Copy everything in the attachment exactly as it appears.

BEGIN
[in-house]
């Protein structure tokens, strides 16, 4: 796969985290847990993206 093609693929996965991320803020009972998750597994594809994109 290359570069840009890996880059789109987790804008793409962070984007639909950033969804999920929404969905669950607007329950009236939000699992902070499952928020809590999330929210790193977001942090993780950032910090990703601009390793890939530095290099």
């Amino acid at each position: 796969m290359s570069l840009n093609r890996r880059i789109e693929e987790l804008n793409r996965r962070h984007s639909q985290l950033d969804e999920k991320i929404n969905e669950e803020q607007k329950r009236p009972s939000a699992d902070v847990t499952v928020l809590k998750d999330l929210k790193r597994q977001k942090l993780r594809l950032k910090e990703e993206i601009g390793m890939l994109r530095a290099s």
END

[in-house]
């Protein structure tokens, strides 16, 4: 796969985290847990993206 093609693929996965991320803020009972998750597994594809994109 290359570069840009890996880059789109987790804008793409962070984007639909950033969804999920929404969905669950607007329950009236939000699992902070499952928020809590999330929210790193977001942090993780950032910090990703601009390793890939530095290099």
């Amino acid at each position: 796969m290359s570069l840009n093609r890996r880059i789109e693929e987790l804008n793409r996965r962070h984007s639909q985290l950033d969804e999920k991320i929404n969905e669950e803020q607007k329950r009236p009972s939000a699992d902070v847990t499952v928020l809590k998750d999330l929210k790193r597994q977001k942090l993780r594809l950032k910090e990703e993206i601009g390793m890939l994109r530095a290099s």